Israel is behind the fire at the centrifuge production facility for uranium enrichment in Natanz, Iran. This is the assertion made by a source in The New York Times in an electronic version of the paper published Sunday, June 5.
“A Middle Eastern intelligence official with knowledge of what happened said Israel was responsible for the attack on the Natanz nuclear facility, a powerful explosive device was used,” the paper said.
The newspaper does not say which intelligence service is being referred to.
A member of the Iranian Revolutionary Guards Corps (IRGC, an elite force in the Iranian military) has allegedly confirmed to the press that an explosive device went off at the Natanz site on July 2.
However, the newspaper explains that it is unable to verify the information about Israel’s involvement in the incident. It is also not known how the device arrived at the site. Israeli officials on Sunday did not give a clear answer to the question of whether the country had organized the sabotage in Iran, the article notes.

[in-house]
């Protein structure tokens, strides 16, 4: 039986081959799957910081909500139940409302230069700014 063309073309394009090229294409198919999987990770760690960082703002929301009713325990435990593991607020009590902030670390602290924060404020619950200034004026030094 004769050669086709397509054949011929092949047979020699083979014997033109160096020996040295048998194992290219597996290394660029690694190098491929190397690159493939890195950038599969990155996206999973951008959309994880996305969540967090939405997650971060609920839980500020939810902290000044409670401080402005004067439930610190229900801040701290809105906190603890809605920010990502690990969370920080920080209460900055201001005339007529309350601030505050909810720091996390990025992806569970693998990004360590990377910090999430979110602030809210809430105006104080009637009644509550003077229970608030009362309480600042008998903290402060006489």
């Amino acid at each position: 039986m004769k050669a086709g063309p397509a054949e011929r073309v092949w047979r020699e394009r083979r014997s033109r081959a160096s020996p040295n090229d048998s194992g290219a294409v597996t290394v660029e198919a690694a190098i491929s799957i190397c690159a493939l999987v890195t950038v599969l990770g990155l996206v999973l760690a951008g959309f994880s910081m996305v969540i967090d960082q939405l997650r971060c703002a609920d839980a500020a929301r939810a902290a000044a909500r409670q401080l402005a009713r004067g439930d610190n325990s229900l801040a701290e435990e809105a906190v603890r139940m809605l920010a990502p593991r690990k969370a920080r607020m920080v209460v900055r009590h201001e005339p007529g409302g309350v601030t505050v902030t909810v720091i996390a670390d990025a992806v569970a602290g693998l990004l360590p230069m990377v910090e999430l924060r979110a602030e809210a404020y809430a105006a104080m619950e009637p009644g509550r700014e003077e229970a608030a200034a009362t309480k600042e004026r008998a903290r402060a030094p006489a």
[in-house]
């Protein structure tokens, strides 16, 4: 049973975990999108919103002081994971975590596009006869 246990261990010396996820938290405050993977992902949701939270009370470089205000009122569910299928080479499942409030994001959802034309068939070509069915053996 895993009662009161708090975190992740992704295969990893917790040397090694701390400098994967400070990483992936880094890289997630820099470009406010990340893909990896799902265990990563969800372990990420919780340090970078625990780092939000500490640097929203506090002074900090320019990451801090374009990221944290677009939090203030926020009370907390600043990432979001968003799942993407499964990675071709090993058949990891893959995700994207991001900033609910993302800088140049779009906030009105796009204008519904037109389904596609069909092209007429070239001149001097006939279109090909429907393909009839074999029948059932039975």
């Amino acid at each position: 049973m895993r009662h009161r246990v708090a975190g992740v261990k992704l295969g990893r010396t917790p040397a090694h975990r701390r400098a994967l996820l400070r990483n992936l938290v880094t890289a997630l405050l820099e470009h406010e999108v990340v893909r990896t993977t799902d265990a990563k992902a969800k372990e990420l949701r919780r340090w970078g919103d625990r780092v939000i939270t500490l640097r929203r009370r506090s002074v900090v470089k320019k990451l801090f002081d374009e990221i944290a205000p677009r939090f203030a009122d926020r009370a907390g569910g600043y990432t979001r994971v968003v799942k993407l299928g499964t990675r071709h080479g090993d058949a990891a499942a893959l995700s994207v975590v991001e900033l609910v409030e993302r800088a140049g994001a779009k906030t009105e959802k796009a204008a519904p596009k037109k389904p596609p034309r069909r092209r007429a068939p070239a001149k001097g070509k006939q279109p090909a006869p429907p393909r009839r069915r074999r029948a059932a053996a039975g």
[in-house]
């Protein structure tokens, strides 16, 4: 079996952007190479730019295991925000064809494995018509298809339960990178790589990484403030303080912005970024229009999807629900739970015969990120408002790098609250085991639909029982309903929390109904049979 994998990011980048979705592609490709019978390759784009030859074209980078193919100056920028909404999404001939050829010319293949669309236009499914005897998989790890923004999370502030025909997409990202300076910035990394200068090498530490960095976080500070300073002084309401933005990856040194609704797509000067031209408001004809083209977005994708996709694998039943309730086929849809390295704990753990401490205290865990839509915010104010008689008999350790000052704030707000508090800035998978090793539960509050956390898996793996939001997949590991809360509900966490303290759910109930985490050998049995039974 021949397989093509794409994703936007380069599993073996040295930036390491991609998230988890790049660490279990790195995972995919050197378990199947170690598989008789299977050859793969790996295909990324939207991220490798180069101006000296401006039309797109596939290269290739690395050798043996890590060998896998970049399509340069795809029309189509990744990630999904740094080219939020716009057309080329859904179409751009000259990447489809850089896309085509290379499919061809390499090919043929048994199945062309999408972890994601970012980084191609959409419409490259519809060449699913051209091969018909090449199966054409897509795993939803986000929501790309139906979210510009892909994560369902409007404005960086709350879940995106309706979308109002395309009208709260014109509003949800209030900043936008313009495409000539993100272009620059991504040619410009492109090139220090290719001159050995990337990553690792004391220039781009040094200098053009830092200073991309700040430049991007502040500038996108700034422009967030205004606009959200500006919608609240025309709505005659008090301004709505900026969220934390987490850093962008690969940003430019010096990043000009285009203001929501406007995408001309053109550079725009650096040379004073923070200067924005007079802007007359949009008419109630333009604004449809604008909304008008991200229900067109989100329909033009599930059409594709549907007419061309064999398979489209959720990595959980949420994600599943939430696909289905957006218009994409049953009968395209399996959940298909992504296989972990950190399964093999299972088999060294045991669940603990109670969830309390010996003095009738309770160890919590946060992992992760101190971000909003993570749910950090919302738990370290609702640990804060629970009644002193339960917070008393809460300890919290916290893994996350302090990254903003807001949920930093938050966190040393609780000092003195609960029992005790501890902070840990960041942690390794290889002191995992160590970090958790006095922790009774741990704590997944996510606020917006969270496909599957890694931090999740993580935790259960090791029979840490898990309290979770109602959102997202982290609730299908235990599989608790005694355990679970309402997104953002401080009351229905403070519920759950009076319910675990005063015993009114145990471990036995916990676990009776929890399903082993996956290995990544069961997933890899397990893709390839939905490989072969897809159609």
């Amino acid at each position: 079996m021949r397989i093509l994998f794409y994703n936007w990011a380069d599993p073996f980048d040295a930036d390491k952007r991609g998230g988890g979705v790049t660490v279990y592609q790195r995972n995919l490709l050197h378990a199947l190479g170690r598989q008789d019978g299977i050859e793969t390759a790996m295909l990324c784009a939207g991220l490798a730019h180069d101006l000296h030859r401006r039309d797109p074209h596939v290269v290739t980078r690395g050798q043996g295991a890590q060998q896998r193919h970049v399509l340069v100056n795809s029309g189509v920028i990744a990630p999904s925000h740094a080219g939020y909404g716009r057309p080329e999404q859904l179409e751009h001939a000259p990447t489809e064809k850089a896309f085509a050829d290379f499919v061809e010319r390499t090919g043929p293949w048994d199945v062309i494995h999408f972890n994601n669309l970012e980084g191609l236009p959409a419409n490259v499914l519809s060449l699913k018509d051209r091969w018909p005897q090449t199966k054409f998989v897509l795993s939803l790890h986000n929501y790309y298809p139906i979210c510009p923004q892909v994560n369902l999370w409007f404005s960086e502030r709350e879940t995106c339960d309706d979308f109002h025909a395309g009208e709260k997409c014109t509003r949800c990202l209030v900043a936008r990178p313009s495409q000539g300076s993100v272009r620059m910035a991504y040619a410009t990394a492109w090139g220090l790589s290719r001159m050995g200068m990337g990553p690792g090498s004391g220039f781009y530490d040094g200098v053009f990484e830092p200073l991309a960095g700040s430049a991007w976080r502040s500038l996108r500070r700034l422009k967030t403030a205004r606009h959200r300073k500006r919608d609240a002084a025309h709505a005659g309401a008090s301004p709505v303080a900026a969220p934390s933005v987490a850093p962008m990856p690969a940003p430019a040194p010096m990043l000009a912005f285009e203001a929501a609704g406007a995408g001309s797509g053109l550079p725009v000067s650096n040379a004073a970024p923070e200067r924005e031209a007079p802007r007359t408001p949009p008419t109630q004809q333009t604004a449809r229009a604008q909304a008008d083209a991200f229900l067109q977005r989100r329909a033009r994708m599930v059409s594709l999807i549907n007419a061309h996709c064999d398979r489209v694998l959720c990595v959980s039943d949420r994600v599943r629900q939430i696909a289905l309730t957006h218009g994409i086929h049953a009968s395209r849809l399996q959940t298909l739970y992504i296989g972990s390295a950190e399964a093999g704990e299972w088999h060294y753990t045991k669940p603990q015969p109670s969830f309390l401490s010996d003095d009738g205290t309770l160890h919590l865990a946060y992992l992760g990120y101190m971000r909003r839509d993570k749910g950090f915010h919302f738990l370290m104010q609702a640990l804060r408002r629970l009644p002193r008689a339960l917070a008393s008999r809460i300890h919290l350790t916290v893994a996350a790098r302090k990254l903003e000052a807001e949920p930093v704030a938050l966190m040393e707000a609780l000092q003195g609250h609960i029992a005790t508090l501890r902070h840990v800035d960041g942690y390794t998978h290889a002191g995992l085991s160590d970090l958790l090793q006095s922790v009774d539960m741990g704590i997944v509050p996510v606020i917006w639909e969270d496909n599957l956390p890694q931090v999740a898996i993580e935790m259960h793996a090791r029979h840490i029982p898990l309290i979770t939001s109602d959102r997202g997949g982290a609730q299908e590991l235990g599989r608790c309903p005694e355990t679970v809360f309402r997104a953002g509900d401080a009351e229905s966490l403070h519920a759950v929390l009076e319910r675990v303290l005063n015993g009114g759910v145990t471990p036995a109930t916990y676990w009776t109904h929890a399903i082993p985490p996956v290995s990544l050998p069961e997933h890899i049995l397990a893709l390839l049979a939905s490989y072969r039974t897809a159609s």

It is specified that the incident occurred last week.
Earlier, spokesman for the Atomic Energy Organization of Iran Behrouz Kamalvandi said there had been no casualties as a result of the incident, but there had been considerable material damage.
The United States Special Envoy for Iran, Brian Hook, said in an interview with Channel 13 on July 1 that the US authorities were considering the possibility of using military force against Iran if it would be necessary to prevent the country from getting nuclear weapons.
On May 27, U.S. State Department chief Mike Pompeo said U.S. authorities gave Iran two months to complete its nuclear program projects, after which they would be subject to sanctions.
In 2015, Iran, the U.S., Russia, China, Britain, France, and Germany signed a Joint Comprehensive Plan of Action (JCPOA). The document implies the lifting of sanctions against Tehran in exchange for an end to nuclear development.
In 2018, the U.S. side withdrew from the treaty, reinstated some sanctions against Iran, and imposed new ones. A year later, President of the Islamic Republic Hassan Rouhani announced that Tehran was suspending some of its obligations under the nuclear deal.